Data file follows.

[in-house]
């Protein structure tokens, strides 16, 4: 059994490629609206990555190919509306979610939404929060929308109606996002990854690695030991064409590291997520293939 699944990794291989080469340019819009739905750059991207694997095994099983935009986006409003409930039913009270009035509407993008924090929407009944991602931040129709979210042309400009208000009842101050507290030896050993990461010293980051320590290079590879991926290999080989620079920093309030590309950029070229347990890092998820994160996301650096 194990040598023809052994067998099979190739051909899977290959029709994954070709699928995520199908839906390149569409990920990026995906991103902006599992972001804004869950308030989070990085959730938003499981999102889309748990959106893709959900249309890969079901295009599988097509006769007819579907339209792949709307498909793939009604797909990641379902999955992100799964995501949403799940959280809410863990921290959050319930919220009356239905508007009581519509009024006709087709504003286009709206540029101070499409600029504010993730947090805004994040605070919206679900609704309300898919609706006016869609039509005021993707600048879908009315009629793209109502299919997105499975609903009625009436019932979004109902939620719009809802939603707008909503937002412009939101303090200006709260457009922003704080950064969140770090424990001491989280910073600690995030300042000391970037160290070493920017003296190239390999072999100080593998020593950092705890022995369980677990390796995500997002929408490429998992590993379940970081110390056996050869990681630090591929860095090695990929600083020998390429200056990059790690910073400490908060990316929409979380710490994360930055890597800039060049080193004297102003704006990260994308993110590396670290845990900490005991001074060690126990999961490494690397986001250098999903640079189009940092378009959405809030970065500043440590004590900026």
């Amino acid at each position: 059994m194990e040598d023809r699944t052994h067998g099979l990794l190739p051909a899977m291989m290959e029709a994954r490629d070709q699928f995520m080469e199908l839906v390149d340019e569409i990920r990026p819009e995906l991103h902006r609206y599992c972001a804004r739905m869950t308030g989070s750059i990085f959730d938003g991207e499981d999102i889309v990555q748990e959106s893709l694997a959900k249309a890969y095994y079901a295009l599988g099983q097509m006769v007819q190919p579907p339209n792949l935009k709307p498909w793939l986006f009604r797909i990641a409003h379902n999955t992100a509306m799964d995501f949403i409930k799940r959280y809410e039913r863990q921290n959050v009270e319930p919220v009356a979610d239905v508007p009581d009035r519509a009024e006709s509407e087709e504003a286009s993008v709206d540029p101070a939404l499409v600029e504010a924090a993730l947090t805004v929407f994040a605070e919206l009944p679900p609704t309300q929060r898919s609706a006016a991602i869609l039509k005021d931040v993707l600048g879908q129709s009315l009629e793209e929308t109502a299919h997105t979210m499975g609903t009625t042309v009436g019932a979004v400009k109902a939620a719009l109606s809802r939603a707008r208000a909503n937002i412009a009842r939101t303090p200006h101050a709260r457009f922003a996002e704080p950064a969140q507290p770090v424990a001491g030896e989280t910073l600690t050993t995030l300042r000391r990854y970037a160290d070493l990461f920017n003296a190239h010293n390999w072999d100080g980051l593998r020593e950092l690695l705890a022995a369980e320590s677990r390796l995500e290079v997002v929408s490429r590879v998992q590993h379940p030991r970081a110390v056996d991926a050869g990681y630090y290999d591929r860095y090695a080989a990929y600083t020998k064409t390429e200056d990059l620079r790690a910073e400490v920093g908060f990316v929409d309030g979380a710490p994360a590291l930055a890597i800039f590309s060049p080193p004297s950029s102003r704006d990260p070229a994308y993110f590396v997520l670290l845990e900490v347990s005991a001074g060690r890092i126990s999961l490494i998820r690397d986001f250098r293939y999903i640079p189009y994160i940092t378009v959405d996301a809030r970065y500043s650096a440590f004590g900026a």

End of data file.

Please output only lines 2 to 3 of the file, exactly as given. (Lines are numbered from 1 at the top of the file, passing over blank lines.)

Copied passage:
């Protein structure tokens, strides 16, 4: 059994490629609206990555190919509306979610939404929060929308109606996002990854690695030991064409590291997520293939 699944990794291989080469340019819009739905750059991207694997095994099983935009986006409003409930039913009270009035509407993008924090929407009944991602931040129709979210042309400009208000009842101050507290030896050993990461010293980051320590290079590879991926290999080989620079920093309030590309950029070229347990890092998820994160996301650096 194990040598023809052994067998099979190739051909899977290959029709994954070709699928995520199908839906390149569409990920990026995906991103902006599992972001804004869950308030989070990085959730938003499981999102889309748990959106893709959900249309890969079901295009599988097509006769007819579907339209792949709307498909793939009604797909990641379902999955992100799964995501949403799940959280809410863990921290959050319930919220009356239905508007009581519509009024006709087709504003286009709206540029101070499409600029504010993730947090805004994040605070919206679900609704309300898919609706006016869609039509005021993707600048879908009315009629793209109502299919997105499975609903009625009436019932979004109902939620719009809802939603707008909503937002412009939101303090200006709260457009922003704080950064969140770090424990001491989280910073600690995030300042000391970037160290070493920017003296190239390999072999100080593998020593950092705890022995369980677990390796995500997002929408490429998992590993379940970081110390056996050869990681630090591929860095090695990929600083020998390429200056990059790690910073400490908060990316929409979380710490994360930055890597800039060049080193004297102003704006990260994308993110590396670290845990900490005991001074060690126990999961490494690397986001250098999903640079189009940092378009959405809030970065500043440590004590900026």
């Amino acid at each position: 059994m194990e040598d023809r699944t052994h067998g099979l990794l190739p051909a899977m291989m290959e029709a994954r490629d070709q699928f995520m080469e199908l839906v390149d340019e569409i990920r990026p819009e995906l991103h902006r609206y599992c972001a804004r739905m869950t308030g989070s750059i990085f959730d938003g991207e499981d999102i889309v990555q748990e959106s893709l694997a959900k249309a890969y095994y079901a295009l599988g099983q097509m006769v007819q190919p579907p339209n792949l935009k709307p498909w793939l986006f009604r797909i990641a409003h379902n999955t992100a509306m799964d995501f949403i409930k799940r959280y809410e039913r863990q921290n959050v009270e319930p919220v009356a979610d239905v508007p009581d009035r519509a009024e006709s509407e087709e504003a286009s993008v709206d540029p101070a939404l499409v600029e504010a924090a993730l947090t805004v929407f994040a605070e919206l009944p679900p609704t309300q929060r898919s609706a006016a991602i869609l039509k005021d931040v993707l600048g879908q129709s009315l009629e793209e929308t109502a299919h997105t979210m499975g609903t009625t042309v009436g019932a979004v400009k109902a939620a719009l109606s809802r939603a707008r208000a909503n937002i412009a009842r939101t303090p200006h101050a709260r457009f922003a996002e704080p950064a969140q507290p770090v424990a001491g030896e989280t910073l600690t050993t995030l300042r000391r990854y970037a160290d070493l990461f920017n003296a190239h010293n390999w072999d100080g980051l593998r020593e950092l690695l705890a022995a369980e320590s677990r390796l995500e290079v997002v929408s490429r590879v998992q590993h379940p030991r970081a110390v056996d991926a050869g990681y630090y290999d591929r860095y090695a080989a990929y600083t020998k064409t390429e200056d990059l620079r790690a910073e400490v920093g908060f990316v929409d309030g979380a710490p994360a590291l930055a890597i800039f590309s060049p080193p004297s950029s102003r704006d990260p070229a994308y993110f590396v997520l670290l845990e900490v347990s005991a001074g060690r890092i126990s999961l490494i998820r690397d986001f250098r293939y999903i640079p189009y994160i940092t378009v959405d996301a809030r970065y500043s650096a440590f004590g900026a």